Neil Woodford’s Avoiding Royal Dutch Shell plc. Should You?

The City is getting excited about the much touted launch of Neil Woodford’s new CF Woodford Equity Income Fund, the initial offer period of which is open until 19 June. Indeed, investors have been desperate to hear Woodford’s take on the market and which companies he will be selecting for his fund. 

However, to the surprise of many, Woodford has revealed that he will not be buying dividend giant Royal Dutch Shell (LSE: RDSB) for his new fund. The question is, should you take the same approach and exclude Shell from your portfolio?

Woodford is staying awayroyal dutch shell

Woodford’s main concern is that Shell is funding its dividend with asset disposals, or as he puts it, “selling the family silver”. Woodford is also worried, and rightly so, that these asset disposals could hurt future growth. 

As a result, Woodford has concluded that right now, there are better opportunities available within the market. 

Short-term trend

Woodford’s view on Shell is correct: the company has been using asset sales to fund the dividend, although, this appears to be more of a short-term trend. Indeed, during two of the past five years, Shell’s payout has been covered by free cash flow, the cash generated from operations after deducting capital spending. 

In addition, Shell’s management has stated that the company’s capital spending has gotten out of hand during the past few years. Management are now seeking to change this. Asset disposals are part of the company’s plan to boost returns, as well as funding the development of new projects, without taking on extra debt.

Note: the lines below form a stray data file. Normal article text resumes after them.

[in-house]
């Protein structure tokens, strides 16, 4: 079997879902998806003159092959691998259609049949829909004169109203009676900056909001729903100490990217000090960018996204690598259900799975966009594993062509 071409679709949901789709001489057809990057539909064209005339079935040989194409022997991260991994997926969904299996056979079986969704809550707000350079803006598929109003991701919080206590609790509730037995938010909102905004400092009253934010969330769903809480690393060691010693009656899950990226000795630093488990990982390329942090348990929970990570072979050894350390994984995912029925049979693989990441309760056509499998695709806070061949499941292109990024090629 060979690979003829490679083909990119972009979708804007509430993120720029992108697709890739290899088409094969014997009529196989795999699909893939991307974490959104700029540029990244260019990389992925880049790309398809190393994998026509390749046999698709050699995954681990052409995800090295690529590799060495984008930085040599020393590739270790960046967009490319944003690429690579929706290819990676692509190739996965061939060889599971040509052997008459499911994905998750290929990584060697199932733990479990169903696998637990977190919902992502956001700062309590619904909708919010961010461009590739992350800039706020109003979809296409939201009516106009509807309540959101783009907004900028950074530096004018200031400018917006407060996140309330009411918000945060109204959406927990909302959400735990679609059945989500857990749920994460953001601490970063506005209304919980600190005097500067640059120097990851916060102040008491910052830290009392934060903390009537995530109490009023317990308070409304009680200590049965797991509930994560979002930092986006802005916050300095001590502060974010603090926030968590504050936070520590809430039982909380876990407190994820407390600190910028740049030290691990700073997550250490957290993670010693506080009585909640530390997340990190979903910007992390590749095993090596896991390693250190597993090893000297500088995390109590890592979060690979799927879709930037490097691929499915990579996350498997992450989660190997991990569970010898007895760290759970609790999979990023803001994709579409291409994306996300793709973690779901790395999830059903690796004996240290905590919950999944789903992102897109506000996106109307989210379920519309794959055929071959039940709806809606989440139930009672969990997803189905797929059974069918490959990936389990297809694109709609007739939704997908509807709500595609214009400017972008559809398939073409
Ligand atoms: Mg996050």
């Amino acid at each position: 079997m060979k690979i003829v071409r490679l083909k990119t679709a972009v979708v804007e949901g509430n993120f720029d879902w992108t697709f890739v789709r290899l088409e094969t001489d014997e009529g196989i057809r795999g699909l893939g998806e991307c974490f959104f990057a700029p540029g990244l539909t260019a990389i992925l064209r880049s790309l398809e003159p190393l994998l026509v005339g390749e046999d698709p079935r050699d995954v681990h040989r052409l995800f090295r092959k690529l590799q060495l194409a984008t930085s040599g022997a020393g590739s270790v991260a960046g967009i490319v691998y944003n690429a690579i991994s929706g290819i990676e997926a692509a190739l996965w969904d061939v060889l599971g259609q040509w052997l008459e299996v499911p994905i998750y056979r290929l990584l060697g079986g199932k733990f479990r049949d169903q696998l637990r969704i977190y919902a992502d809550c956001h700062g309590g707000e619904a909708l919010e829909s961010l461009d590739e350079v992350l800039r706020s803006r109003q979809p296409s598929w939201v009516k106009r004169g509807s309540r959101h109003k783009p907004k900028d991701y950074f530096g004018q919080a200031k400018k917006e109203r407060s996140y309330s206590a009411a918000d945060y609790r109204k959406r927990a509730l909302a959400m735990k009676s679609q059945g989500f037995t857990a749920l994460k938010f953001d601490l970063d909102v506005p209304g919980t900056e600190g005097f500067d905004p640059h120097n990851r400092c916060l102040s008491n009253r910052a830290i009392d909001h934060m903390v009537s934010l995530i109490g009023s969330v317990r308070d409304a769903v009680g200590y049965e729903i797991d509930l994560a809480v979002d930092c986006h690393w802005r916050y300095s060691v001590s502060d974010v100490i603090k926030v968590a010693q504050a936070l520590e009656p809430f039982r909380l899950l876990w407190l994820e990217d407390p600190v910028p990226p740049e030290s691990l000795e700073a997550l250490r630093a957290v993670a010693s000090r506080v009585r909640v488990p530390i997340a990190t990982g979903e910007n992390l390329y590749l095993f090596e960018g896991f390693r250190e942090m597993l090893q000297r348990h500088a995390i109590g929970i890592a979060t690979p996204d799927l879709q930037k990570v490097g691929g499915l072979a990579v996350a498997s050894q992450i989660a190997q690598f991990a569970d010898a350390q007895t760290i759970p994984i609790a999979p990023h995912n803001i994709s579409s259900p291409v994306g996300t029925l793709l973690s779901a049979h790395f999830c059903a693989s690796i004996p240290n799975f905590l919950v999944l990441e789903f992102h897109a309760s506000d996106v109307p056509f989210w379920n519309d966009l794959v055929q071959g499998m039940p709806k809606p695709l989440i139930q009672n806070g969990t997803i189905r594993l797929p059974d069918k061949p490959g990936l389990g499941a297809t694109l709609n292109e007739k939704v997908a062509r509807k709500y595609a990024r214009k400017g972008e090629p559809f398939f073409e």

What’s more, I feel that Woodford is missing the fact that Shell has paid, and increased its dividend payout every year since the end of the Second World War. This is without a doubt, one of the best payout records you can find on the market today.

 It’s unlikely that Shell will break this record any time soon. 

Further, this impressive dividend track record is backed up with a relatively clean balance sheet. At the end of 2013, Shell reported a debt to equity ratio of just under 20% and the company’s debt to asset ratio stood at just under 10%.  

A wider industry trend 

Shell’s high level of capital spending is more of an industry-wide problem, rather than mistakes made on Shell’s part. For example, Shell’s larger peers, ExxonMobil and Chevron both spent more than they could afford during 2013, as they embarked on ambitious growth projects to jump-start falling output.

Moreover, as oil becomes harder to find, costs are rising and until the price of oil starts to rise in line with rising production costs, returns will fall.

Investors also need to consider the fact that Shell’s asset disposals are designed to increase performance and returns, which means that they are unlikely to hold back future performance as Woodford suggests. 

Bearing these facts in mind, I don’t believe that the average Foolish investors should avoid Shell. Actually, the company’s dividend payout looks to be one of the most attractive around. It’s unlikely that this will change any time soon. 

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Rupert owns shares in Chevron but no other shares mentioned within this article.